Post-transplant relapse5

Isik Kaygusuz Atagun et al. conducted a cross-sectional study in 94 patients with MF to evaluate relapse rates after a 5-year follow-up. They analyzed disease-related characteristics and outcomes of patients with late relapse, defined as relapse after 5 years, in a longer follow-up duration.

  • 12% of patients had late relapses at a median of 7.1 years (n = 13).
  • 88% experienced no relapse at a median follow-up of 8.76 years (n = 81).

Median time from diagnosis to allo-HSCT was found to have no impact on relapse. Other parameters, including cytogenetic and molecular abnormalities, type of allo-HSCT or conditioning regimens, molecular complete remission following allo-HSCT, development of acute or chronic GvHD, blast counts prior to transplant, or degree of bone marrow fibrosis at the time of transplant were not associated with a significantly greater risk of late relapse.

In the group of patients with relapses, 11 patients were still alive at the time of analysis. The causes of the two death events in relapsing patients were secondary malignancy (n = 1) and disease progression (n = 1). Relapsed patients were treated with donor lymphocyte infusion with different number of doses and/or second allo-HSCT. These approaches led to full donor cell chimerism and molecular remission in 72.7% of patients.


The clinical value of allo-HSCT is significant for certain patients with MF. It is important to identify those patients who may be good candidates with the help of risk scoring systems, such as DIPSS or MTSS. Taking into account factors which may increase the risk of post-transplant complications, such as age, performance status, severe GvHD, and graft failure, will help to inform treatment decisions. Although relatively low and late, the risk of relapse is still considered an issue following allo-HSCT, highlighting the importance of monitoring after transplant and the use of donor lymphocyte infusion and second transplant to re-induce remission.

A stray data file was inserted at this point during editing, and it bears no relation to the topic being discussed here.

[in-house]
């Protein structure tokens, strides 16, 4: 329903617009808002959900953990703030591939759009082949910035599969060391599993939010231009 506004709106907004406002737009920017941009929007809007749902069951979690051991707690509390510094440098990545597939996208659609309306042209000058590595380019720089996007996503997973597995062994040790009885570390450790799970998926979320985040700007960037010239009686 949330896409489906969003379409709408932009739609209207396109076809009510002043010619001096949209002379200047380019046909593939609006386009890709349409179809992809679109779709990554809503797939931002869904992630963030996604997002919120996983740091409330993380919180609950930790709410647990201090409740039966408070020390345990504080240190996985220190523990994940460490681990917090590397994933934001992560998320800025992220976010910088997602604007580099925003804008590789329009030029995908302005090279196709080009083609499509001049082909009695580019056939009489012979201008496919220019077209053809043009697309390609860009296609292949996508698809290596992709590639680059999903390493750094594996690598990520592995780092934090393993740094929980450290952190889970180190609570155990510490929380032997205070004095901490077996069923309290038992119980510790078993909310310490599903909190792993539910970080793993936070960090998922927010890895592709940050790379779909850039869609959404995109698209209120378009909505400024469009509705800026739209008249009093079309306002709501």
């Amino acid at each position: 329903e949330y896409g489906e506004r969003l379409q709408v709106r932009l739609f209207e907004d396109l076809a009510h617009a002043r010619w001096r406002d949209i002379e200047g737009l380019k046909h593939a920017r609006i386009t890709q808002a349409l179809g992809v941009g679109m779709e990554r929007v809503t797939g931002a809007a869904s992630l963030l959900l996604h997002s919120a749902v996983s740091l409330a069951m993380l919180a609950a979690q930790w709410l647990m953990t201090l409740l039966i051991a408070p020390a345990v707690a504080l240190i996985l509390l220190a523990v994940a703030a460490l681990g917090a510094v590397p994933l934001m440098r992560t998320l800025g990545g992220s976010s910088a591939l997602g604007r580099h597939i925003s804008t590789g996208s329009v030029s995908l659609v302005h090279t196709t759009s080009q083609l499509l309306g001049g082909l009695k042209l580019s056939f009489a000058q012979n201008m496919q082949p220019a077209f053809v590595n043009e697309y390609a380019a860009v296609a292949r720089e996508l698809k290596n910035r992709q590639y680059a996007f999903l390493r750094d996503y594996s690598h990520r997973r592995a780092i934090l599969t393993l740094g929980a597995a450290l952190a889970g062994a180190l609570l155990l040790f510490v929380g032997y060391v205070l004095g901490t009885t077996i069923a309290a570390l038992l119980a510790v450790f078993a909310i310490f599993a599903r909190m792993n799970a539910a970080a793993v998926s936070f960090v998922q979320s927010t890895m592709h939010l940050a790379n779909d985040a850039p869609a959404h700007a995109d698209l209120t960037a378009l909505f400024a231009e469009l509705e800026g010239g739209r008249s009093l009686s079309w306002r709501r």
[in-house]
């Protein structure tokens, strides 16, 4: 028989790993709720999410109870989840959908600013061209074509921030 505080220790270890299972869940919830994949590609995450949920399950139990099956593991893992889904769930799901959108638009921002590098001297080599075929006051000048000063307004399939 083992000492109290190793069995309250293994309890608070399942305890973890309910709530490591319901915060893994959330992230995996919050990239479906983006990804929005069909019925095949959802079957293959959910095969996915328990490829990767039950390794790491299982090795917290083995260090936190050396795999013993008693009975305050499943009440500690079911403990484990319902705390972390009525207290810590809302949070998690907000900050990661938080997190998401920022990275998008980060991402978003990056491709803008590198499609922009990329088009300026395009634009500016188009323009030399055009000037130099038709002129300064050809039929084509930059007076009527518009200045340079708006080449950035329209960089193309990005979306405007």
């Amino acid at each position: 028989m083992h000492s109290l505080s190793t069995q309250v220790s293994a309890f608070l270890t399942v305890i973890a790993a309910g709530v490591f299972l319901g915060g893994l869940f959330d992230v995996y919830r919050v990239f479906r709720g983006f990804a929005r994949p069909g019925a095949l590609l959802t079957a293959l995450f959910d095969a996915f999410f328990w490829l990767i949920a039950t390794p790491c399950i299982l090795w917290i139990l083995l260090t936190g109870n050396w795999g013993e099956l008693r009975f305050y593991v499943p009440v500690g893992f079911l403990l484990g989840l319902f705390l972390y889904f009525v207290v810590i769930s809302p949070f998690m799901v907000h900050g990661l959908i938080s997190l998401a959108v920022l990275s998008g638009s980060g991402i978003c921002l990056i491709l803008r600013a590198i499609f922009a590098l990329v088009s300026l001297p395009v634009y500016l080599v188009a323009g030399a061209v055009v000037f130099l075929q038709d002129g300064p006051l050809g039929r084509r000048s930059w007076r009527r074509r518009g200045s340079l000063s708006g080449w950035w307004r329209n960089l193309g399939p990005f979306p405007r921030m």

1. Kröger, N. Allogeneic Stem Cell Transplantation in Myelofibrosis. Oral presentation #E5-1. 46th Annual Meeting of the EBMT; Aug 31, 2020; Virtual.
  2. Gagelmann N, Ditschhowski M, Bogdanov R, et al. Comprehensive clinical-molecular transplant scoring system for myelofibrosis undergoing stem cell transplantation. Blood. 2019;133(20):2233-2242. DOI: 1182/blood-2018-12-890889
  3. Bossard J, Beuscart J, Robin M, et al. Splenectomy doesn’t preclude subsequent allogeneic hematopoietic cell transplantation in myelofibrosis patients: A French nationwide study using a multistate model. ePoster #O063. 46th Annual Meeting of the EBMT; 29 Aug–1 Sep 2020; Virtual.
  4. Hernandez-Boluda JC, Pereira A, Kröger N, et al. Determinants of survival in myelofibrosis patients undergoing allogeneic hematopoietic cell transplantation: A study by Chronic Malignancies Working Party of EBMT. ePoster #O062. 46th Annual Meeting of the EBMT; 29 Aug–1 Sep 2020; Virtual.
  5. Kaygusuz Atagunduz I, Badbaran A, Zeck, et al. Incidence of late relapse after allogeneic hematopoietic stem cell transplantation for myelofibrosis. ePoster #A143. 46th Annual Meeting of the EBMT; 29 Aug–1 Sep 2020; Virtual.
  6. Daghia G, Zabelina T, Zeck, G, et al. Allogeneic stem cell transplantation for myelofibrosis patients aged ≥ 65 years. Eur J Haematol. 2019;103(4):370–378. DOI: 1111/ejh.13294.